Venus crosses the Sun
Astronomers love eclipses. And this has been a great year for them!
Never look directly at the Sun, even for a second! It will damage your eyesight forever!
To view a solar eclipse, use special solar viewing glasses. Get them from a camera store or online. Welding goggles will also work.
SUNGLASSES DO NOT WORK, EVEN IF YOU STACK MANY OF THEM TOGETHER.
An eclipse happens when one object in space gets right in front of another object in space. Seeing that happen is awesome! And it is a chance to learn more about one or both of the objects.
Depending on what gets in front of what, we have different names for the eclipse.
To form an eclipse, the two objects and the observer must be located along a straight line.
These are the most notable eclipses we see on Earth. During a solar eclipse, daylight gets dimmer for a few minutes, then returns to normal. During a lunar eclipse, the Moon may look like an orange ball. We can still see it because it reflects some sunlight that has grazed Earth's atmosphere, becoming reddened and scattered by the atmosphere as if at sunset.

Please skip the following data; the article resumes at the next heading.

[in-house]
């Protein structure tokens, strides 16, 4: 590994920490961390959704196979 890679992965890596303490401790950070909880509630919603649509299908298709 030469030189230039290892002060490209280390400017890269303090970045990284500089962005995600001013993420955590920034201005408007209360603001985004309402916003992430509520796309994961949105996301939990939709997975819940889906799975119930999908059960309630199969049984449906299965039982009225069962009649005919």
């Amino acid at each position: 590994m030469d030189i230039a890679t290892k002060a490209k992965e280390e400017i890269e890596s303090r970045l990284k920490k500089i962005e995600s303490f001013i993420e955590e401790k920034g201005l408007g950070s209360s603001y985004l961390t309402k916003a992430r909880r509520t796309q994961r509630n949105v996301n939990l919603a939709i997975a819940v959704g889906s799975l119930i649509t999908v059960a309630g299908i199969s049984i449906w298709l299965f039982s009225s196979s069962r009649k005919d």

There is one other very rare eclipse that we can also see happening before our very SHIELDED eyes. That one is called a "Venus transit." Venus orbits closer to the Sun than Earth does. Sometimes Venus passes between Earth and the Sun. When things are lined up just right, we can see Venus as a small black dot moving across the face of the Sun.
How often can we see a Venus transit?
The answer is—not often! If you are more than 8 years old, you have been very lucky, because there have already been two Venus transits during your life. One occurred June 5 and 6, 2012. The previous one occurred in June 2004. But after 2012, the next one will not occur until 2117! You will have wait until way past your 100th birthday to see the next one. Want to know why?
Since the invention of the telescope, Venus transits have occurred in:
- 1631 (not witnessed) & 1639
- 1761 & 1769
- 1874 & 1882
- 2004 & 2012
Watch this video of the June 5, 2012, Venus transit as seen by the NOAA GOES-15 Solar X-Ray Imager.